Operational Cost of IT Project

This factor involves the cost of operating an IT project. It may include expenditures, such as costs involved in staffing, the maintenance cost of hardware, electricity cost, etc. This is also an important aspect of an IT project which impacts the project margin.

Number of Activities and Their Order of Execution

The number of activities and the priority of their execution are also considered in WBS. Certain activities run in parallel execution mode, which means they can be executed simultaneously while certain activities run in the waterfall mode, which means that after the completion of one activity, another activity will start.

Time Factor Involved in Conduct of Supporting Activities

Certain activities in project execution support a main or major activity. These activities are known as supporting activities.

Buffer Time

time may be required in a task to complete it. Due to already allocated buffer time, the task would not use the portion of the time of another activity for getting completed. Generally, IT project managers do not include this aspect while preparing the WBS.

Implementation Phase of an IT Project

Worth mentioning is the fact that the implementation phase of an IT project is the most crucial because the developed software is ultimately required to run on the client machines, that is, in the actual project environment, otherwise it is of no use. It becomes extremely difficult for the project manager to assess the actual conditions at the client’s end for running the project. Thus, preparation of WBS becomes difficult and is sometimes based on approximations of the project manager.

Resource Allocation as Per WBS

Having understood the key points that are to be observed in the preparation of WBS, let us now discuss the allocation of resources for the various identified activities in the project. Allocating resources for the various activities in the WBS requires some of the key issues that need to be taken into consideration. Some of the key points are listed as follows:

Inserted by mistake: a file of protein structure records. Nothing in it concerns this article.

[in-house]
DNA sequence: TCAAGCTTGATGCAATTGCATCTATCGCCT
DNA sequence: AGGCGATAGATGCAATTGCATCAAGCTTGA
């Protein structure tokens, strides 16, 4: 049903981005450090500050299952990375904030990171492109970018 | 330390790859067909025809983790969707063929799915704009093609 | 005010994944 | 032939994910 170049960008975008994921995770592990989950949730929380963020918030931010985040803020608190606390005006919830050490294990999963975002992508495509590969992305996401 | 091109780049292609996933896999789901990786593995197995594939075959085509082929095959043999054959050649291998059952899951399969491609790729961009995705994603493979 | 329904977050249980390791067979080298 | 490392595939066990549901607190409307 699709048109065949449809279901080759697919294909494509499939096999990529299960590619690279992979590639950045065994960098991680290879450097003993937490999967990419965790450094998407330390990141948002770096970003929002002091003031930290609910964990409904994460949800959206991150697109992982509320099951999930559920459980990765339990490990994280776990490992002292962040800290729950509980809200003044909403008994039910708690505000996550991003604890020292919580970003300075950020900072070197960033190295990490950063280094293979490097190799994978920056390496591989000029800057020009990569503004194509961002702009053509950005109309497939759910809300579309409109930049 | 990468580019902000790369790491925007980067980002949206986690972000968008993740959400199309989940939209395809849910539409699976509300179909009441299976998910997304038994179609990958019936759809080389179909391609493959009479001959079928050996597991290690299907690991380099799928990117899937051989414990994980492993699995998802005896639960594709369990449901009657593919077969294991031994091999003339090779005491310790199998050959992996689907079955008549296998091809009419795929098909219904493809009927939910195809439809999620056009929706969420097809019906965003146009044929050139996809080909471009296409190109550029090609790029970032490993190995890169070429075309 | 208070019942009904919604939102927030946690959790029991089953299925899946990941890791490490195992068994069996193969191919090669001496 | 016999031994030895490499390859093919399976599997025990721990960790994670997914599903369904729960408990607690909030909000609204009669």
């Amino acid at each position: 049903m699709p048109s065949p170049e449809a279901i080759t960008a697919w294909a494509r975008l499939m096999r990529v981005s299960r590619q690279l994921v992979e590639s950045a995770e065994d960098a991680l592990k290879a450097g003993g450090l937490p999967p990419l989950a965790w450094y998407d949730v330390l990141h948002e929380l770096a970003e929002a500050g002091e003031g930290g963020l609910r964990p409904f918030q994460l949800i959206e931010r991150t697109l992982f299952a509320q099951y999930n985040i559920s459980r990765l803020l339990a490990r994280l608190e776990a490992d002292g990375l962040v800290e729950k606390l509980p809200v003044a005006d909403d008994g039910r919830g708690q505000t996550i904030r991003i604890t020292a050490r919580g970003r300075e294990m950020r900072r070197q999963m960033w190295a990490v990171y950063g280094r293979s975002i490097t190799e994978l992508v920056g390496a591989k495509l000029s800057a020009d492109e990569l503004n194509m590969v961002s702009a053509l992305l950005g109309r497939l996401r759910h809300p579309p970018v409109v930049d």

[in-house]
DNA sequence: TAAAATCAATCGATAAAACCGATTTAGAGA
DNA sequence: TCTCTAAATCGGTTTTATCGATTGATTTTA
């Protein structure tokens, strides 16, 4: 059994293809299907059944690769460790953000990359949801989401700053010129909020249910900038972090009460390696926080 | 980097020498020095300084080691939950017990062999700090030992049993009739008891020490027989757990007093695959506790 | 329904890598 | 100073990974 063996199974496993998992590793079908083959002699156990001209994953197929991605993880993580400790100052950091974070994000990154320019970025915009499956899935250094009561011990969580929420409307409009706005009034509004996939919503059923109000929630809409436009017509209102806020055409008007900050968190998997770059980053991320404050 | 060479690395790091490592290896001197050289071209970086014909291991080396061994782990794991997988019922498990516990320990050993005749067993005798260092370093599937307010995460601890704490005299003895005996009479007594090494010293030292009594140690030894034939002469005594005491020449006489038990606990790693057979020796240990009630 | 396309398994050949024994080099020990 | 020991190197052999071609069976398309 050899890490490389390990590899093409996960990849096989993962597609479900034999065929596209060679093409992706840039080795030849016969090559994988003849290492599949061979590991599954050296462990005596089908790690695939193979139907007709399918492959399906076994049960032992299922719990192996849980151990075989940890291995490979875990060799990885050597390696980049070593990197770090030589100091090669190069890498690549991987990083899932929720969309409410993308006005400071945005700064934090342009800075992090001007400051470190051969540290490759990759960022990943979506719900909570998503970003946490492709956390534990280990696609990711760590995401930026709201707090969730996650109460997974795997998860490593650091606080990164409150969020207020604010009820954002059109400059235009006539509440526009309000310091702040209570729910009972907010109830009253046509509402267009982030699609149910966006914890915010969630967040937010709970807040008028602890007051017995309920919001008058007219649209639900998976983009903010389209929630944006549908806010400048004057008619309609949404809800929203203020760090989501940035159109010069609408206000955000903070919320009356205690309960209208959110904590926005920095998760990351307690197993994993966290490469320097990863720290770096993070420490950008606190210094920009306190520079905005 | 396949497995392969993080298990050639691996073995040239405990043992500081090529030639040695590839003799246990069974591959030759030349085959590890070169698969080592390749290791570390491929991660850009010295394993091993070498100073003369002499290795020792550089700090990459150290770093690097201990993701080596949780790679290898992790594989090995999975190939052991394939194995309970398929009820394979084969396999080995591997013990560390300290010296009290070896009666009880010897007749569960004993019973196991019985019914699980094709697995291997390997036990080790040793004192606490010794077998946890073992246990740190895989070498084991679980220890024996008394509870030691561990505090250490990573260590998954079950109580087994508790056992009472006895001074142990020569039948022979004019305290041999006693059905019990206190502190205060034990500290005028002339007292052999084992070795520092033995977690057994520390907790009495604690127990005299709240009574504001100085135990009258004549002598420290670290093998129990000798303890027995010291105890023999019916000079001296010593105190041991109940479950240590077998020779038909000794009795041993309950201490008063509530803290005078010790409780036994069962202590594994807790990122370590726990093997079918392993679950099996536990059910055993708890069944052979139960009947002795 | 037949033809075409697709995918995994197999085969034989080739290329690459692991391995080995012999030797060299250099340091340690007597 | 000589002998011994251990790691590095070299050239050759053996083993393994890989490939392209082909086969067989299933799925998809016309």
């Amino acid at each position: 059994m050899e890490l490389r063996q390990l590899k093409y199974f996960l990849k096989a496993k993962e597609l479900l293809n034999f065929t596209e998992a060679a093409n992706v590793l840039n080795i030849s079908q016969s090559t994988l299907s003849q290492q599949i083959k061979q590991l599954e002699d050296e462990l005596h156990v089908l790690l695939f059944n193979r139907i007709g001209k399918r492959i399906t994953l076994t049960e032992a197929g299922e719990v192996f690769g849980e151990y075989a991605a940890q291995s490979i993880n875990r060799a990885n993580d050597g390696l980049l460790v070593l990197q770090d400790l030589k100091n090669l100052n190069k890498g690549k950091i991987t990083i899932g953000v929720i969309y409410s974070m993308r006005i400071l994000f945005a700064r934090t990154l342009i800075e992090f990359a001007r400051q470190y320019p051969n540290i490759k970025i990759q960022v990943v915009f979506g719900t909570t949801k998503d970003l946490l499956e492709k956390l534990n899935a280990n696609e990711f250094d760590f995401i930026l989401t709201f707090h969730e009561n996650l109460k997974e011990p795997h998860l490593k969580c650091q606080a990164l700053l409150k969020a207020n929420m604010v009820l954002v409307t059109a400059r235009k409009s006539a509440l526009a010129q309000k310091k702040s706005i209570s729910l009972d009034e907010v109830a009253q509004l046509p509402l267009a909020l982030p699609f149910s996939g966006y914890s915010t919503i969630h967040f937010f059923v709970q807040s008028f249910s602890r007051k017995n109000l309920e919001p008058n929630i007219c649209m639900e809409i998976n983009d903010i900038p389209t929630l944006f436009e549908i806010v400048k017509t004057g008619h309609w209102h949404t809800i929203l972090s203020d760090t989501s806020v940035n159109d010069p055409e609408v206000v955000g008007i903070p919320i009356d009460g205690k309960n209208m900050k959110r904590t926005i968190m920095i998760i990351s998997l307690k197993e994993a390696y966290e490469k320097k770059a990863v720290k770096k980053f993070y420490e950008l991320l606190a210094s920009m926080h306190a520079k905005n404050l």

• Resource allocation is done based on the objectives of the project. For example, if the objective of the project is to execute the project as quickly as possible and if the project should be quality software the company expects to get many orders on a long-term basis. Therefore, to develop good-quality software, the company will pump in more and more resources having experience in quality-assurance activities. This enhances the quality of the software developed.

  • It is done based on the stage of the project and the status of the project execution progress at that particular stage. For example, if the work in a particular functionality of a module of a particular software is delayed due to a late response to the query raised by a software developer, then the project manager may allocate an additional software developer to the project to encounter the delay.

  • It is also done based on the expertise of a particular person. For example, an experienced resource in an organization may work only 50% of the time in the project as he is already playing any role in another project. In such a case, his expertise is available only 50% of the time.

  • cIt is also done based on the cost of the resource that is the billing rate of the resource. When more experienced persons are allocated to a project, the cost increases automatically due to their high salaries. To maintain the profit balance, the resources are allocated in a balanced way, i.e. the combination of experienced people and fresher employees in the company. The involvement of heavy-cost resources in the project may decrease the profit margin. Hence, a balanced allocation of resources is necessary for the project.

  • It is also done based on the demand of the customers. In IT project development, due to frequent interaction between the software developers and clients, a customer relationship gets developed. Hence, the client feels comfortable interacting with a particular developer during the project development. Hence, the allocation of resources is done on the demand raised by the customer.
Article Source
  • Marchewka, J.T. (2015). Information Technology Project Management. Hoboken: John Wiley & Sons

  • Lientz, B.P. (2011). Information Technology Project Management. Houndmills, Basingstoke, Hampshire: Palgrave Macmillan.